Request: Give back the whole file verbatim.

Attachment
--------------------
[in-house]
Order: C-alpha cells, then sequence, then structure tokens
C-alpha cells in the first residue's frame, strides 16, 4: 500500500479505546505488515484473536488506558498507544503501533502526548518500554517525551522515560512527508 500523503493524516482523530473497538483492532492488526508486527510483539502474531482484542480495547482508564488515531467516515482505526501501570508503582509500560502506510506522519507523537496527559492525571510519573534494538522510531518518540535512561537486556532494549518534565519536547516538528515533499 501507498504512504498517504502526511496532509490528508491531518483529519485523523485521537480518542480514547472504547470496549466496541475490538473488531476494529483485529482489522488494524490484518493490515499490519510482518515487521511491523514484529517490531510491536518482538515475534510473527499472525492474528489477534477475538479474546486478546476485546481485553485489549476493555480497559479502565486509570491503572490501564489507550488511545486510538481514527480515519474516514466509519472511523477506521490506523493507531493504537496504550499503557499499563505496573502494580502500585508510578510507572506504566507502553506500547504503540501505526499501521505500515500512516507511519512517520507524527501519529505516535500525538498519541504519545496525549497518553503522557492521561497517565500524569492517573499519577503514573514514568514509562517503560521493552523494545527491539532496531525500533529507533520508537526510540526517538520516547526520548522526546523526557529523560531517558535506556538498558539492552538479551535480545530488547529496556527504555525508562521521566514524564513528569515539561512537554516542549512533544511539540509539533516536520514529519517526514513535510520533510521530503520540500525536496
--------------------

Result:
[in-house]
Order: C-alpha cells, then sequence, then structure tokens
C-alpha cells in the first residue's frame, strides 16, 4: 500500500479505546505488515484473536488506558498507544503501533502526548518500554517525551522515560512527508 500523503493524516482523530473497538483492532492488526508486527510483539502474531482484542480495547482508564488515531467516515482505526501501570508503582509500560502506510506522519507523537496527559492525571510519573534494538522510531518518540535512561537486556532494549518534565519536547516538528515533499 501507498504512504498517504502526511496532509490528508491531518483529519485523523485521537480518542480514547472504547470496549466496541475490538473488531476494529483485529482489522488494524490484518493490515499490519510482518515487521511491523514484529517490531510491536518482538515475534510473527499472525492474528489477534477475538479474546486478546476485546481485553485489549476493555480497559479502565486509570491503572490501564489507550488511545486510538481514527480515519474516514466509519472511523477506521490506523493507531493504537496504550499503557499499563505496573502494580502500585508510578510507572506504566507502553506500547504503540501505526499501521505500515500512516507511519512517520507524527501519529505516535500525538498519541504519545496525549497518553503522557492521561497517565500524569492517573499519577503514573514514568514509562517503560521493552523494545527491539532496531525500533529507533520508537526510540526517538520516547526520548522526546523526557529523560531517558535506556538498558539492552538479551535480545530488547529496556527504555525508562521521566514524564513528569515539561512537554516542549512533544511539540509539533516536520514529519517526514513535510520533510521530503520540500525536496